All Abelian groups of order 72.

The Fundamental Theorem of Finite Abelian Groups decisively characterizes the Abelian finite groups of a given order. Its remote origins go back to Gauss in the *Disquisitiones Arithmeticae* in 1801 and it was nailed down by Schering (1869) and by Frobenius and Stickelberger (1879)^{[1]}:

Fundamental Theorem of Finite Abelian Groups

Let \( G \) be a finite Abelian Group of order \( n. \) Then: \[ \begin{equation}{G \cong \mathbb{Z}_{n_1} \times \mathbb{Z}_{n_2} \times \cdots \times \mathbb{Z}_{n_s},} \tag{1} \end{equation} \] where \( s \) and the \( n_i \) are the unique integers satisfying \( s \geq 1, n_i \geq 2 \) for all \( i, \) and \( n_{i+1} \; | \; n_i \) for \( 1 \leq i \leq s - 1. \) And also: \[ \begin{equation}{G \cong \mathbb{Z}_{p^{\beta_1}} \times \cdots \times \mathbb{Z}_{p^{\beta_t}} \times \cdots \times \mathbb{Z}_{q^{\gamma_1}} \times \cdots \times \mathbb{Z}_{q^{\gamma_u}},} \tag{2} \end{equation} \] for \( p \) and \( q \) and all the other primes dividing \( n, \) again in a unique way, where \( \sum \beta_i \) is the exponent of the greatest power of \( p \) dividing \( n, \) \( \sum \gamma_i \) is the exponent of the greatest power of \( q \) dividing \( n, \) and so on for all the other primes dividing \( n. \)

De l'évanouissement des inconnues

(On the Vanishing of Unknowns)

Appendix to *Introduction à l'analyse des lignes courbes algébriques* (1750)

(Introduction to the Analysis of Algebraic Curves)

by *Gabriel Cramer*

When a problem contains several unknowns whose relationships are so complicated that one is obliged to form several equations; then, to discover the values of the unknowns, one makes all of them vanish, except one, which combined only with known quantities, gives, if the problem is determined, a *final Equation*, whose resolution reveals this first unknown, and then by this means all the others.

Sections from *Dummit & Foote* being tested on the midterm:

- §7.5 — 7.6
- §8.1 — 8.3
- §9.1 — 9.5
- §10.1 — 10.3

Here are the midterm and final exams for Math 542, *Modern Algebra*, at the University of Wisconsin-Madison in the spring semester 2015-2016, Professor Paul Terwilliger officiating. It is an undergraduate class, junior or senior level, for (mostly) math majors. The class takes up basic ring theory, following on Math 541, which is mostly group theory. The text, followed pretty closely, is *Abstract Algebra, 3rd ed.*, by David S. Dummit and Richard M. Foote (Wiley, 2004) — *D&F* — widely used it appears. It certainly is comprehensive, with many examples and a great set of exercises, and is an impressive work in its own right, well-organized, demanding, and thorough. Typo-free as well, I haven't found a single one.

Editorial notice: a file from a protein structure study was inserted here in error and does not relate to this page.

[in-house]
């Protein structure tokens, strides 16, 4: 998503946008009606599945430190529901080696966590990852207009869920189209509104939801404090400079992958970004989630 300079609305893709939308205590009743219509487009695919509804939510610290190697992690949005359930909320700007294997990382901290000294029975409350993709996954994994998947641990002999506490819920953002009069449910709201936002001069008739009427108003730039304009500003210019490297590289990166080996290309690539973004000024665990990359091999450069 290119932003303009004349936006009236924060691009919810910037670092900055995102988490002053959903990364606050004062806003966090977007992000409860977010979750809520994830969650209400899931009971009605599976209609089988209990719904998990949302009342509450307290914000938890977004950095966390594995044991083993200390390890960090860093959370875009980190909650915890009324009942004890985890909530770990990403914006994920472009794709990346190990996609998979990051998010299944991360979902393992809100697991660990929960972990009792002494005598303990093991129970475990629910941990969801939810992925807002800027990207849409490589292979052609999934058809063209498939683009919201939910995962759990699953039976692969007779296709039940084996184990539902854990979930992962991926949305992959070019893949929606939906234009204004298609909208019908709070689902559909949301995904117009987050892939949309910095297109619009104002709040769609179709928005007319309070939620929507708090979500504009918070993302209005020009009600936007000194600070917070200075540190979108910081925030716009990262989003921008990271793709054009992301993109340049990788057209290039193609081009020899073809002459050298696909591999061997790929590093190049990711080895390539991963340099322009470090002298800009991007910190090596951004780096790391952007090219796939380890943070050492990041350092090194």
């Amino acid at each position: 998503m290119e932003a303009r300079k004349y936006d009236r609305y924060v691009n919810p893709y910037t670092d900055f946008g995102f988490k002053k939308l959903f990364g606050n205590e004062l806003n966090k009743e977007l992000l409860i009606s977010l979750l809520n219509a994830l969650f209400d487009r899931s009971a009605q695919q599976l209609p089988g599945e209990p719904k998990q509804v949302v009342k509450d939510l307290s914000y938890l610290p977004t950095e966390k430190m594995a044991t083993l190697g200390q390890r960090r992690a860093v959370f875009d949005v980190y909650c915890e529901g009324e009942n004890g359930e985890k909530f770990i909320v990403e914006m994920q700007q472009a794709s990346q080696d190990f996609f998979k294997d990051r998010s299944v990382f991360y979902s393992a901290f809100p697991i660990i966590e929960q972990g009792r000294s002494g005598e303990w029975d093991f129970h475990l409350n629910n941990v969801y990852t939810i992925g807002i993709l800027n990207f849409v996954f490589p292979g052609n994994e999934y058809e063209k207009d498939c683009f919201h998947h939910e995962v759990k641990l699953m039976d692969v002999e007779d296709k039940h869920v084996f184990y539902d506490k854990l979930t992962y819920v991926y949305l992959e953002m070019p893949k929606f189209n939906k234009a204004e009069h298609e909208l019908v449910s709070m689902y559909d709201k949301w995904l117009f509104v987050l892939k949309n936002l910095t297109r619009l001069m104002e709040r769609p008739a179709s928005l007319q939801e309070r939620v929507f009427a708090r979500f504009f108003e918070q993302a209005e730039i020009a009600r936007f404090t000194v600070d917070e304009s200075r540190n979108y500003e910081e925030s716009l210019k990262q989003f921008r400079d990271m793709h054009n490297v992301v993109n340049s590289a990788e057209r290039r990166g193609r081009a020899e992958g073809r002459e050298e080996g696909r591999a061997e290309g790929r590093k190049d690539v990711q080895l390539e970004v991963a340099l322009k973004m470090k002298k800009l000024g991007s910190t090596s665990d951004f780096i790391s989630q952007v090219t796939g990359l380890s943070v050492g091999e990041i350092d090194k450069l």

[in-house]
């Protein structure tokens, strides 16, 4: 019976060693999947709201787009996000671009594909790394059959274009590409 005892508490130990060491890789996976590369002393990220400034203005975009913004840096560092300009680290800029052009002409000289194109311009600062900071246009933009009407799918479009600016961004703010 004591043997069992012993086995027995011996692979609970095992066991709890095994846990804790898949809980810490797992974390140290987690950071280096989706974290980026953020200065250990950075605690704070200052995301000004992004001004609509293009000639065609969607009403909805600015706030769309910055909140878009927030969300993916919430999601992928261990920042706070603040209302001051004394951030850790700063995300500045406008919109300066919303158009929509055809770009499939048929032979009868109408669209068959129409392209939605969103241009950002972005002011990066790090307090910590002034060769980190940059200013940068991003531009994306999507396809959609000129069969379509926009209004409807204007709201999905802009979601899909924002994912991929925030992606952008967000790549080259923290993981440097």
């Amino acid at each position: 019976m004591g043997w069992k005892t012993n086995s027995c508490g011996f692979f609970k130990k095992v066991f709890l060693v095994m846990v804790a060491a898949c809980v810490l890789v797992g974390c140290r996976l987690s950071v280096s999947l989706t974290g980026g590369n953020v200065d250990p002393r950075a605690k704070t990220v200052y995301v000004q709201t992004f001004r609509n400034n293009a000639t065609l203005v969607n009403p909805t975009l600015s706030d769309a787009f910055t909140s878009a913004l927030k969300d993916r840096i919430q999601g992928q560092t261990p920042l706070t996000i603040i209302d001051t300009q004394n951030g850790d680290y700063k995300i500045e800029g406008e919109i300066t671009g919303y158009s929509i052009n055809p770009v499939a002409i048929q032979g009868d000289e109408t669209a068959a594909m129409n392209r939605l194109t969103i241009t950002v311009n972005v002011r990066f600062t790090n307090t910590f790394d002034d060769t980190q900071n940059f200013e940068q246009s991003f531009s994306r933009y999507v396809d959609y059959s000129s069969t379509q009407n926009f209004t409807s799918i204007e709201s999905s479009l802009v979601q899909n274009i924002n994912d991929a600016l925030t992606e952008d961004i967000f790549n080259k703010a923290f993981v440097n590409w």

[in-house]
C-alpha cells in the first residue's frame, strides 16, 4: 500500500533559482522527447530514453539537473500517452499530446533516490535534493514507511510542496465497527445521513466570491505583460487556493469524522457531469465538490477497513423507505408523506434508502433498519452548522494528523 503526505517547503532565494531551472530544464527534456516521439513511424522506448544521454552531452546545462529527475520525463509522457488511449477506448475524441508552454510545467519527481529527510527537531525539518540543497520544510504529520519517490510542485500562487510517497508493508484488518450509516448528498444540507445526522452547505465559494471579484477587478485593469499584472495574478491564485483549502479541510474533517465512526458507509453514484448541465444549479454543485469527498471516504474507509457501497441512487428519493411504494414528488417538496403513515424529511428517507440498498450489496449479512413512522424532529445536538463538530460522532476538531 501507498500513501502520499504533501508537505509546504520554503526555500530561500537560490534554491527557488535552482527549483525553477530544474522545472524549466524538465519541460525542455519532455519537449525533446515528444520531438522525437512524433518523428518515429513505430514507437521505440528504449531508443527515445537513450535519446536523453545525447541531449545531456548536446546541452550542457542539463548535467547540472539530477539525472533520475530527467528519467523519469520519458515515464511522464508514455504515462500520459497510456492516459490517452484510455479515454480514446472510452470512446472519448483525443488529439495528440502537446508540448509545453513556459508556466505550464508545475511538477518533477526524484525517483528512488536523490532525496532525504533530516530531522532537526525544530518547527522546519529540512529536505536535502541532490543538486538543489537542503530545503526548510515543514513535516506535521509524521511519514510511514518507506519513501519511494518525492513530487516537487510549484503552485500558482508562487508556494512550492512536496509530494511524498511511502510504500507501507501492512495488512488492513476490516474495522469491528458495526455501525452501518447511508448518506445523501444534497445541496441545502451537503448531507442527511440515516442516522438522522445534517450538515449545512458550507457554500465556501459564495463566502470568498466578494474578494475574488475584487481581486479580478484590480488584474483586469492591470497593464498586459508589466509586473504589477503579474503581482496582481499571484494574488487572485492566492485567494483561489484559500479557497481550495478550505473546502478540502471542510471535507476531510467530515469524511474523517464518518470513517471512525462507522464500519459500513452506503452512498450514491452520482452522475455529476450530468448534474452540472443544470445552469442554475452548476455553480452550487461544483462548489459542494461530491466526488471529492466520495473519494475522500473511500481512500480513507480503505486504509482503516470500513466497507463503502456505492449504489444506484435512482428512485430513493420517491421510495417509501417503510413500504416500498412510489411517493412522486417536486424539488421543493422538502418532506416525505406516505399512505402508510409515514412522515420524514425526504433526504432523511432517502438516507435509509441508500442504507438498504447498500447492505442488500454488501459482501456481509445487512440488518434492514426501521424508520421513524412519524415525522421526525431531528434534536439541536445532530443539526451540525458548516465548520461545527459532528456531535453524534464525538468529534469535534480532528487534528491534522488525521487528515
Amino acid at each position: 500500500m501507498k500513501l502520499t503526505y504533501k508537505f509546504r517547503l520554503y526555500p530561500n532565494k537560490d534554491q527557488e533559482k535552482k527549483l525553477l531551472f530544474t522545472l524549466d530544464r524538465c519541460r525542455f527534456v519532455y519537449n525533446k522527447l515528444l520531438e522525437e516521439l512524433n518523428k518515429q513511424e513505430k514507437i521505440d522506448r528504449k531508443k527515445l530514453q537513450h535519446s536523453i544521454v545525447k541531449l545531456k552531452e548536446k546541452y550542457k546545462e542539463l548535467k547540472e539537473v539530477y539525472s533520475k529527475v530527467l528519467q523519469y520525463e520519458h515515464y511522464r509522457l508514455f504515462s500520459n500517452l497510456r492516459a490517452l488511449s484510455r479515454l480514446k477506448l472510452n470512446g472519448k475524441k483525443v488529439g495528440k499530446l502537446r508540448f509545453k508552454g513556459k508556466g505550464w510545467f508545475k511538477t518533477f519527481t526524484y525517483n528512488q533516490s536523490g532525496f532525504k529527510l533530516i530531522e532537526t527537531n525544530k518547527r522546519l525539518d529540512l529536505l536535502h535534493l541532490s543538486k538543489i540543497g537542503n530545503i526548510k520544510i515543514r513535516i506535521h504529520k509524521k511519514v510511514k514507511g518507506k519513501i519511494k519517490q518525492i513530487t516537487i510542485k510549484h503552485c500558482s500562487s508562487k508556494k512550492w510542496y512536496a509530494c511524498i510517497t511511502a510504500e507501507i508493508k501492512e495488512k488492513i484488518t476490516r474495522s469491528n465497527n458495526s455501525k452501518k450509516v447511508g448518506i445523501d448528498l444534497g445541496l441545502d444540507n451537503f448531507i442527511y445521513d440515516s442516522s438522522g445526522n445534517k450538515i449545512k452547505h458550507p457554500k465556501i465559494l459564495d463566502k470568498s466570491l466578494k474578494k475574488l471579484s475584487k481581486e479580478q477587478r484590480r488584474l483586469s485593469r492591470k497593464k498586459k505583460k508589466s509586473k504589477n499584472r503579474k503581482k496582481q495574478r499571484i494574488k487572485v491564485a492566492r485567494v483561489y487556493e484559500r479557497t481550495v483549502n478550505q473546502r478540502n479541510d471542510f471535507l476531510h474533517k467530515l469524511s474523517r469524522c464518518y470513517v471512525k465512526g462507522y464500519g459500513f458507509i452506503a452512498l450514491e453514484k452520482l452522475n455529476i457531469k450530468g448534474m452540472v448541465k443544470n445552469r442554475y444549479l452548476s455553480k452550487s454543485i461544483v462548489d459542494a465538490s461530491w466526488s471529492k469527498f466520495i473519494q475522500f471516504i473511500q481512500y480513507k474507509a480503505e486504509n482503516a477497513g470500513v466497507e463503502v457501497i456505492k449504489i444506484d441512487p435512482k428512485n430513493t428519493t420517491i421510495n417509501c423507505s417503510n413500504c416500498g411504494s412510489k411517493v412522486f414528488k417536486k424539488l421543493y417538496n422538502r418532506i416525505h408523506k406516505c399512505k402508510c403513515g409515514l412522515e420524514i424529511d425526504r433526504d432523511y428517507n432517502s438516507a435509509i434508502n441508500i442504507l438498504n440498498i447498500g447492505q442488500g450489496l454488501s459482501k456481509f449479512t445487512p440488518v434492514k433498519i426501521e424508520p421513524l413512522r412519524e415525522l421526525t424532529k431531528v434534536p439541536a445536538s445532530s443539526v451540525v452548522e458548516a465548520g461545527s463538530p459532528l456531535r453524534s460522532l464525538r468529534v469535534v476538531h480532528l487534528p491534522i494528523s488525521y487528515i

Robert E. Lee Moore (1882-1974)

It's a statement when someone names their child after Robert E. Lee, a man who did his best to destroy the United States in order to preserve slavery. Robert E. Lee was lionized more in death than in life, a paragon of the Lost Cause, the glorious if doomed rebellion of a brave people who wanted nothing but to be left alone, crushed by the soulless and brutal industrial juggernaut (Sherman's march to the Sea!). It's the big lie, forwarded for 150 years to defend the indefensible. What a wretched history of oppression, assiduously rebuilt over the generations by people like Moore, Sr. and his illustrious and vicious son Robert E. Lee Moore. The Compromise of 1877, peonage, disenfranchisement, lynching, Plessy v. Ferguson, Jim Crow, the Dunning school false flag on reconstruction. Read the old classics by W. E. B. Du Bois, Eric Foner, and C. Vann Woodward (himself a son of the south), among others, if you still doubt the long-standing construction and reconstruction of anti-black racism in this country down through the generations since 1865.

When a professor in this novel quotes the first line of a Philip Larkin poem, "Your mum and dad, they fuck you up," I had a viscerally negative reaction, only magnified when looking up the work in which the poet slanders his parents and grandparents, enjoins humanity against having children which they are bound to torture and ruin, and invites the entire wretched lot to commit suicide. "*Your* mum and dad fucked *you* up, Phil", I screamed, "that's clear enough". I've found that screaming at the written word is generally a sign that you do indeed have art in your hands, a thought applying doubly to Francine Prose's *Blue Angel*.